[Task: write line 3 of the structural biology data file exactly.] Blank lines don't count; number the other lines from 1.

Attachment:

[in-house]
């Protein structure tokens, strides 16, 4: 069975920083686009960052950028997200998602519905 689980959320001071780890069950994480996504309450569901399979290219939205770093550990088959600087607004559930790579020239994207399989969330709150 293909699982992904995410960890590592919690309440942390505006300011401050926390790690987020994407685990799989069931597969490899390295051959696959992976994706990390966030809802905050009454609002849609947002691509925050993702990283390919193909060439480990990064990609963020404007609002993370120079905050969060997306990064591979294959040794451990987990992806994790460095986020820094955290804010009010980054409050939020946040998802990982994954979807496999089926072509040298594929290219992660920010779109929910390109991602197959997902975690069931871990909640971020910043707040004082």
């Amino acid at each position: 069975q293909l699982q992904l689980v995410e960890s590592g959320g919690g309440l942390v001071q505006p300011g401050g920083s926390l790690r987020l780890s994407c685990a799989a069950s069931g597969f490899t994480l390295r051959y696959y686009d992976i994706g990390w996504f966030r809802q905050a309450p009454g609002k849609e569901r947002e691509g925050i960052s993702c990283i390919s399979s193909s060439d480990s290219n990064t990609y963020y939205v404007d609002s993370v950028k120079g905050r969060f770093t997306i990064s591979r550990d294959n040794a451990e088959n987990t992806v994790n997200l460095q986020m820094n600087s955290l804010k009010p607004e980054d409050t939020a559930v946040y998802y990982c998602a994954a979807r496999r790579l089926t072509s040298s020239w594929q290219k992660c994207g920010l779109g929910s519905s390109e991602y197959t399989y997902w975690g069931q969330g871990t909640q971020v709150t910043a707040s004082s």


């Amino acid at each position: 069975q293909l699982q992904l689980v995410e960890s590592g959320g919690g309440l942390v001071q505006p300011g401050g920083s926390l790690r987020l780890s994407c685990a799989a069950s069931g597969f490899t994480l390295r051959y696959y686009d992976i994706g990390w996504f966030r809802q905050a309450p009454g609002k849609e569901r947002e691509g925050i960052s993702c990283i390919s399979s193909s060439d480990s290219n990064t990609y963020y939205v404007d609002s993370v950028k120079g905050r969060f770093t997306i990064s591979r550990d294959n040794a451990e088959n987990t992806v994790n997200l460095q986020m820094n600087s955290l804010k009010p607004e980054d409050t939020a559930v946040y998802y990982c998602a994954a979807r496999r790579l089926t072509s040298s020239w594929q290219k992660c994207g920010l779109g929910s519905s390109e991602y197959t399989y997902w975690g069931q969330g871990t909640q971020v709150t910043a707040s004082s």